Whitetail deer are amazing animals. I have had a love affair with them for well over a half-century.

I have hunted them, studied them, photographed them and managed them.

On November 9, opening day of our muzzleloader season, I killed a decent, Wilson County, 9-point.

He made me mad, so I shot him. But I no longer consider myself a trophy hunter.

Truth is, I would rather shoot a doe. But let’s talk about, “trophy” whitetail bucks.

They abound in myth and mystery, much of which has been perpetuated by misinformation, intention and companies with a product to sell. I have none of the above.

So let’s start at the basics. To begin, what we know about whitetail deer today, is 200 percent more than we knew just 20 years ago.

To start, there are approximately 30 sub-species of whitetail deer.

Seventeen are found north of the Mexican border. To some extent, their ranges may overlap. Here in Tennessee we have the Virginia whitetail.

Now here is an important factoid: there is a thing called Bergmann’s Rule.

That simply states -- and is borne out -- that the farther a geographic race is found north or south of the equator, the larger the mass of its’ body will be.

That is why we simply cannot produce deer in this area with antlers or body size equal to those in the Midwest or Canada. That is regardless of what we feed them.

It is also true that we cannot produce deer of a different sub-specie.

That means we cannot produce, no matter what we feed or how old we let them get, we will never have deer of the body size or antler mass of the Northern woodland whitetail of the Midwest and much of Canada.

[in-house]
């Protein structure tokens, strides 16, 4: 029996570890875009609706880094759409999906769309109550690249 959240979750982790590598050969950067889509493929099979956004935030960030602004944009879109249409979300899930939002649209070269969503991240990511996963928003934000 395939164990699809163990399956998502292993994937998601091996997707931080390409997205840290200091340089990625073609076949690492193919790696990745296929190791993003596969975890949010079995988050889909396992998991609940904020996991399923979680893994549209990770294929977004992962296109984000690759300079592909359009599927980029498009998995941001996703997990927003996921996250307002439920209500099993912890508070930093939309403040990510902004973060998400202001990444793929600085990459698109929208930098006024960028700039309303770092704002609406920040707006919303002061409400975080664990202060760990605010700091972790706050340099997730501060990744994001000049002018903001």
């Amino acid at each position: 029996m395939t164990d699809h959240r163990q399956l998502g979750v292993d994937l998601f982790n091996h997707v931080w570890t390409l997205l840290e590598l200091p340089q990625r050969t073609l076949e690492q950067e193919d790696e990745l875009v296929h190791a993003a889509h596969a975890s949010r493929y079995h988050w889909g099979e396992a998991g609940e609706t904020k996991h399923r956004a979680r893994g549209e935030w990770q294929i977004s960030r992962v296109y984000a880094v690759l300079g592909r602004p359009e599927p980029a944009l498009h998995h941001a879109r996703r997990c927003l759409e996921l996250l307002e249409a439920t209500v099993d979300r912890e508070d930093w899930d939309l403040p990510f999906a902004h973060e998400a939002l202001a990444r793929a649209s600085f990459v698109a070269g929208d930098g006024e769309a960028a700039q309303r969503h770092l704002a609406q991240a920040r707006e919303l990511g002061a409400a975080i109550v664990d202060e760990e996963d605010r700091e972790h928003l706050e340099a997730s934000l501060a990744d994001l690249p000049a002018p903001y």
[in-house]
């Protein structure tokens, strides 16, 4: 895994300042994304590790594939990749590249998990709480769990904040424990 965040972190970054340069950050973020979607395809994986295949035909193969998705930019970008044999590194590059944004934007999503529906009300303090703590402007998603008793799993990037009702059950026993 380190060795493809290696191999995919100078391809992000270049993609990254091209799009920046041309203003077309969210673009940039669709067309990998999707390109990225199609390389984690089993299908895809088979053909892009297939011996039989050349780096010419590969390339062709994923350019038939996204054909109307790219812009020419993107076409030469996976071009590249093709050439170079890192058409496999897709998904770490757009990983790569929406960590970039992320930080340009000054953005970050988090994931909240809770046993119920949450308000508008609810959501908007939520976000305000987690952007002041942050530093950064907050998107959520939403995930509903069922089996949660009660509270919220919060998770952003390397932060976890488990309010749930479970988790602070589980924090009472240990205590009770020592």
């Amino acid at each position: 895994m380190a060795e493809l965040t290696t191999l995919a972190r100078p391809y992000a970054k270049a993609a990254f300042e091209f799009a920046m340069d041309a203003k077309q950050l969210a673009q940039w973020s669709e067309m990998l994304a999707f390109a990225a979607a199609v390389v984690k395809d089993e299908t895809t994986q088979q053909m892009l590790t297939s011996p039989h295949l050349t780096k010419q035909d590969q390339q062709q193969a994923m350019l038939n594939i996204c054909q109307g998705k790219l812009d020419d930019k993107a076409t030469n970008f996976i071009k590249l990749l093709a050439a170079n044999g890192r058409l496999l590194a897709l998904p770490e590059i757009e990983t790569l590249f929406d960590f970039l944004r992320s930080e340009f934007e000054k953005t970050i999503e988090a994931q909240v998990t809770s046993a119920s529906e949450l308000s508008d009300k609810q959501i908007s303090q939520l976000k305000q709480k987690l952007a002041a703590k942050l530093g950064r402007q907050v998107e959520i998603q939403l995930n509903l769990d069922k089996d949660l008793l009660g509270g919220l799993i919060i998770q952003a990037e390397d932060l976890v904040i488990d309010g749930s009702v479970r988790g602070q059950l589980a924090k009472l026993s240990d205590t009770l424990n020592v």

We will not ever have deer the size of the Dakota whitetail of the Dakotas, parts of Kansas and some the Canadian provinces of Manitoba, Saskatchewan and Alberta.

Those are the deer that some deer “experts” will tell you we can have. It is not going to happen. It cannot happen.

What we will have is a strain of the Virginia whitetail-Odocoileus virginianus virginianus, the prototype of all whitetail deer.

And yet, just a week or so ago, young Heath Gilley shot a monster, 13-point-buck, here in Wilson County.

You see, there will always be anomalies.

But…but…we cannot produce them. They just happen.

Here is the solid truth about the deer in Tennessee.

They can only get as big as the geographic location, sub-specie, age and nutrition will permit.

Yes, we can produce the best of those parameters.

But there are only three factors in “trophy management” --

(1) Genetics;

(2) Age and

(3) Nutrition.

We can affect age simply by not shooting young deer. We can affect nutrition although very seldom is it needed or of any value.

We cannot influence or affect genetics…or Bergmann’s rule.

There has been and will always be anomalies.

A perfect example is the huge, non-typical buck the young man killed in Sumner County a couple years ago. Or, the one young Gilley killed a couple weeks ago.

Just as occasionally a giant human comes along in any society, so is it with deer. But that anomaly, generally, cannot be transmitted to future generations.

What does all this mean?

In a nutshell it means if you do not consider any whitetail buck with antlers that gross below 150 inches a trophy, you probably are hunting in the wrong state.

In Tennessee and especially here in Wilson County, no matter what you do, producing a buck with antlers over 150 inches is extremely difficult and it has nothing to do with you…except for allowing it to reach 6.5 -- 7.5-years of age. Nothing else you do has any impact.

You cannot provide them with any food supplement that will increase antler growth.

Now a tidbit about genetics. A button buck has the same genetics he will have at age 5.5 years. If he is destined to be a “trophy” buck, he will pass those genetics on long before he is considered a trophy.

His genetic imprint will be the same as a button, a spike, a six-point as they are at when he is a ten-point.

Now here is a mind boggler. The doe provides just as much in terms of trophy potential as the buck.

How do we judge a “trophy doe?” How do we determine which genetics contributed to antler growth.

The above is not supposition. This is pure fact, backed up by any biologist who does not have a product to sell or a job to protect.

Now. Let me leave you with one thought. If squirrels had antlers, there would not be one left in the woods.

So as you head out, as long as it is legal, shoot whatever deer you wish.

That is your right and you are not hurting the trophy potential one bit.

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